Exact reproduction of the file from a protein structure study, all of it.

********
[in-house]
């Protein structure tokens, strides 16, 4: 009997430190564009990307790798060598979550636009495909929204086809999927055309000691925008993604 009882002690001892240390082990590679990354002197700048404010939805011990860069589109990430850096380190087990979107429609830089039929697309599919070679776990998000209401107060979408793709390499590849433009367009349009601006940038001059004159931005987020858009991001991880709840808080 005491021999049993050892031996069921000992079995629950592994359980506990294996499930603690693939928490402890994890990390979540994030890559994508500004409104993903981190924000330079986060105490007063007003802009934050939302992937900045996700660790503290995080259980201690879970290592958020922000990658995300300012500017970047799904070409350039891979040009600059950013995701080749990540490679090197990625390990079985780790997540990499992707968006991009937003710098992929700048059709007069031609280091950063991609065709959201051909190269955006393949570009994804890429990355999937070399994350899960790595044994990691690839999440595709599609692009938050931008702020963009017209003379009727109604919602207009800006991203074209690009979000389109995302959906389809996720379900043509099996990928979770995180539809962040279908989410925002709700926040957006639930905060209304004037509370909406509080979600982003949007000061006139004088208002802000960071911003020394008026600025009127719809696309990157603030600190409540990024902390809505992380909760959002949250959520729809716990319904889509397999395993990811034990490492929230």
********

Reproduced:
[in-house]
């Protein structure tokens, strides 16, 4: 009997430190564009990307790798060598979550636009495909929204086809999927055309000691925008993604 009882002690001892240390082990590679990354002197700048404010939805011990860069589109990430850096380190087990979107429609830089039929697309599919070679776990998000209401107060979408793709390499590849433009367009349009601006940038001059004159931005987020858009991001991880709840808080 005491021999049993050892031996069921000992079995629950592994359980506990294996499930603690693939928490402890994890990390979540994030890559994508500004409104993903981190924000330079986060105490007063007003802009934050939302992937900045996700660790503290995080259980201690879970290592958020922000990658995300300012500017970047799904070409350039891979040009600059950013995701080749990540490679090197990625390990079985780790997540990499992707968006991009937003710098992929700048059709007069031609280091950063991609065709959201051909190269955006393949570009994804890429990355999937070399994350899960790595044994990691690839999440595709599609692009938050931008702020963009017209003379009727109604919602207009800006991203074209690009979000389109995302959906389809996720379900043509099996990928979770995180539809962040279908989410925002709700926040957006639930905060209304004037509370909406509080979600982003949007000061006139004088208002802000960071911003020394008026600025009127719809696309990157603030600190409540990024902390809505992380909760959002949250959520729809716990319904889509397999395993990811034990490492929230």